The outcome of the integrated assessment was the conclusion that the existing regulation is not sufficient to ensure the full stability of the financial markets and transparency of their activities. Thus, in order to solve and eliminate the identified shortcomings, the draft directives have been developed.
By adopting the Directive, the financial institutions of the Member States have provided the comprehensive regulation to ensure the protection of depositors. An important part of this regime is the protection of customers’ funds and financial instruments. The duties of the investment brokerage companies is the implementation of appropriate measures to protect the rights in respect of securities and cash assets entrusted to the investment brokerage company, as well as the property rights of the depositor.
Investment brokerage companies will have to implement the appropriate specific order to ensure the protection of financial instruments and customer funds. The main goal of all legislative changes under consideration remains clarification of the legal regulation of investor protection and increase of the transparency of related procedures.
We will hope that, in accordance with the overall strategy, a single integrated legal and economic approach to the legislative reform of the EU countries will effectively ensure fair treatment for all participants in the financial market. And, in order to find always the necessary benchmarks in constantly changing trends and organize effectively your business in the EU and not only - contact the specialists of the company Finance Business Service!

In a press release of January 29, 2018, the Council of Europe announced the second set of additional directives on the negotiations detailing the position of the EU-27 (27 EU Members without the UK) regarding the transition period with respect to Brexit. These directives give the Commission the authority to initiate discussions with the UK on the terms of Brexit and establish a transition period, no longer than until December 31, 2020.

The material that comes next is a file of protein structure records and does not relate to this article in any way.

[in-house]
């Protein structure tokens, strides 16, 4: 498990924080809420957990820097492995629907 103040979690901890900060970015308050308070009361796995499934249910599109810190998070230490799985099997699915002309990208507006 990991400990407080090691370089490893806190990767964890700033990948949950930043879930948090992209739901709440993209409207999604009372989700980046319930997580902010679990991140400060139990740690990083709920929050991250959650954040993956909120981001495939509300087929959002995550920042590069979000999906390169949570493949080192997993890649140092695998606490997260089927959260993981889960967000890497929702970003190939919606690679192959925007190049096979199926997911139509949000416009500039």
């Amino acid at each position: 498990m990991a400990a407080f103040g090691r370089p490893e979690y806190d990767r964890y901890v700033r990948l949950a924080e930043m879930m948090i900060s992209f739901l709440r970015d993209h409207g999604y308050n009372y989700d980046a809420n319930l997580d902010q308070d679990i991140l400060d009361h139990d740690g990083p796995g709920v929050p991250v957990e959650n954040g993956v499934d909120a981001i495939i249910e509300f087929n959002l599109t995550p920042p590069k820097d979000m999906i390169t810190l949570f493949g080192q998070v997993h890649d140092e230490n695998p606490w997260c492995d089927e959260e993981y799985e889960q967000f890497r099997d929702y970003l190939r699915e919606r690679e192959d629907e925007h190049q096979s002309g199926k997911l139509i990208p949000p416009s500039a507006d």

During the transition period in the UK, full and constant application of the EU legislation is provided. However, the state will no longer participate in the EU administration and the decision-making process.
On January 30, 2018, the EU Commission published a document warning the companies of the key challenges in the customs and VAT that they will have to be overcome when the United Kingdom is not a Member of the EU. If no other transition period is agreed between the EU and the UK, the European Customs and VAT regulations in the UK will no longer apply from March 30, 2019, as the UK officially announced its intention to leave the EU on March 29, 2017. This document provides a brief overview of the customs and VAT implications that will arise from the actual date the UK left the EU. From the date of delivery to and from the UK, it will be qualified as imports and exports, rather than intra-Community sales (including the filing of customs declarations, the application of customs duties, etc.).